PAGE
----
A Bully’s Finger on the Trigger

Two major issues faced the world in 1951 when Winston Churchill was trying to win back the keys to No.10 Downing Street after his surprise ejection from the prime minister’s residence in 1945.

There was a war in Korea with North Korea attempting to conquer the South; and there was concern that the U.S., with General Douglas MacArthur in command of an American-dominated United Nations military force, might be tempted to use nuclear weapons to win a war it was patently losing. Britain had already assigned 100,000 soldiers, sailors and air force personnel to the United Nations force. (Canada sent 26,000.)

The Labour Party’s campaign raised the spectre of the Korean conflict escalating to a nuclear ending. Figuring the voters would still be anti-war and therefore anti-Churchill, one of Labour’s campaign slogan was: “Whose finger do you want on the trigger?” The voters apprehensively decided that if the nation was again going to war, they would rather have the old warhorse Churchill “on the trigger” than the Labour Party’s Clement Atlee – whom Churchill once described as “a sheep in sheep’s clothing.” Winston and the Conservatives were re-elected with a narrow majority.

Earlier in April 1951, U.S. President Harry Truman had removed General MacArthur from his command of the Korean War force on the grounds of “insubordination and unwillingness to conduct a limited war.” It was believed the move would silence those who thought MacArthur might dip into the U.S. nuclear arsenal if push came to shove with North Korea’s great ally China.

President Truman, having authorized the use of atomic bombs in WW2 to end a war with Japan, obviously wanted no part of a repeat performance that could start a war with China. But concern remained.

The Korean War continued until 1953 when North and South agreed to an uneasy cease fire, but not to a war-ending truce. South and North Korea are still officially at war. And, the United Nations and the United States still promised the South protection from North Korean invasion.

The current President of the U.S., Donald Trump, openly advances the nuclear threat if North Korea doesn’t stop threatening the South, Japan, U.S. territories and the rest of the world with its newly-acquired nuclear weaponry. North Korean leader Kim Jong Un, the President has said, “will be met with fire, fury and frankly power which this world has never seen before.”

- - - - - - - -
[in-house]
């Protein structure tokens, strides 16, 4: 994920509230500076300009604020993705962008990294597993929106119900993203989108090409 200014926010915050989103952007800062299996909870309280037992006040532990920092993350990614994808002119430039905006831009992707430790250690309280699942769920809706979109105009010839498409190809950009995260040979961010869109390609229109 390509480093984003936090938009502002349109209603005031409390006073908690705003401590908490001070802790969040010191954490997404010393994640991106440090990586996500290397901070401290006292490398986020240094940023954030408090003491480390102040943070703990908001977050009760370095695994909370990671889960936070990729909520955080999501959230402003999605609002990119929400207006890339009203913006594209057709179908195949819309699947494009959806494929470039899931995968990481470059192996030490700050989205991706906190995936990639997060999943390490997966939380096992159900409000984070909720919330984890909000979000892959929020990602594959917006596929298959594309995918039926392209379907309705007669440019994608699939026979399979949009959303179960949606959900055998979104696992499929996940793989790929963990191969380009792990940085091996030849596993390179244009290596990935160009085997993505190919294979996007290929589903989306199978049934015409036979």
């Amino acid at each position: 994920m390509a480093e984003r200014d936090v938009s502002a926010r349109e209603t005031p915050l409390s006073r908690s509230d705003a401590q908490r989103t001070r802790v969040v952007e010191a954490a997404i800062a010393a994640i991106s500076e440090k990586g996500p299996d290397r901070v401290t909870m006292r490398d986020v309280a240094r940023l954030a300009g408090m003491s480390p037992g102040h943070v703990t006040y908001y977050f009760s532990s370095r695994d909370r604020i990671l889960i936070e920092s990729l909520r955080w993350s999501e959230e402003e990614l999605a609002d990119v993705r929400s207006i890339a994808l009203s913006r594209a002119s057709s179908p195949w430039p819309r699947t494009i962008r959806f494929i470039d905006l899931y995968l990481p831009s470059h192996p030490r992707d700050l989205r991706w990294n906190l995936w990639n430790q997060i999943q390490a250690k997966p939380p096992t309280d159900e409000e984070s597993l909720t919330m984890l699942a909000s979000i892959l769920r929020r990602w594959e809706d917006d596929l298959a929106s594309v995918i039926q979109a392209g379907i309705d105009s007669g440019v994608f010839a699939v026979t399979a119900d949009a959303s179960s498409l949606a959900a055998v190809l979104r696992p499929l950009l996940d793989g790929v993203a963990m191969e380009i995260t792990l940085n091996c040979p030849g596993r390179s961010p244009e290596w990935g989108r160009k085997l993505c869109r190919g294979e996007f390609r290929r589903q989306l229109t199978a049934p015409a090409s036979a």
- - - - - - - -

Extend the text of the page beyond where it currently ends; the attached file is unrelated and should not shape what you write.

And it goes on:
So here we are decades after my troubled “traditionalist” generation (1946-64) produced the “baby boomers” who grew up fighting for civil rights. The boomers vigorously opposed the North/South Viet Nam war which had replaced the North/South Korean stalemate of 1953, and daily read of, or listened to, cold war threats and counter threats as the great nuclear arms race between Russia and the U.S. chilled the world.

It was a time when duck and cover was not an earthquake drill. Movies like Threads and The Day After – depicting life after a nuclear war – played to somber, silent audiences and Dr. Strangelove left the world laughing – albeit nervously.

When Generation X took over (1965-1980) things hadn’t changed much. The United States was deeply involved in the embarrassing Watergate scandal which led to the pitiful resignation of President Richard Nixon. GenXers had stepped up the pursuit of prosperity and affluence and so-called sexual freedom was replacing morality. Fathers and mothers joined the work force to increase their earning power and a new generation of latch-key children was born. It has been said of GenX that “their perceptions were shaped by growing up having to take care of themselves early and watching their politicians lie and their parents get laid off. (They) came of age when the U.S. was losing its status as the most powerful and prosperous nation in the world.” And wars and rumours of wars continued.

Then came the Millennials, or the Boomer Echoes, or whatever the fancy phrase is for this generation of movers and shakers. They must be shaking their heads if they have read any history at all, and they must be wondering how civilization could have come so far in the past 80 years to have made such little progress running what should be a wonderful world.

The year is 2017, edging quickly to 2018. The once most powerful and richest nation in the world is being pushed off centre stage by homegrown follies. It is again being challenged by small, nuclear-wielding North Korea. A vaudevillian clown, but dangerous president, plays the lead role with unvarnished, arrogant, boastful, shameful, attitudes towards women, people of different races, the sick and less fortunate.His back-up chorus is a duly-elected government lacking the courage, or the conscience, to truly make their country great again; a government that stands silently by ineffectually wondering how best to remove a bully’s finger from the nuclear trigger.

Maybe the rapidly-emerging, next generation, the “robotic generation” can provide the answers that continue to elude their inventors. Hopefully, before the man who now holds the trigger pulls it.


  1. My favourite Churchill comment on Attlee: “A modest man, who has much to be modest about.”

    North Korea worries me as much as did the Cuban Missile Crisis of October 1962, 55 years ago. Then, I had more confidence in Kennedy and Khrushchev than I now have in Trump and Kim.

    Who said civilization advances?

  2. Greetings Jim, this one is timely today and is a fine explanation of our past and our slow “progress” Thanks. Glenn

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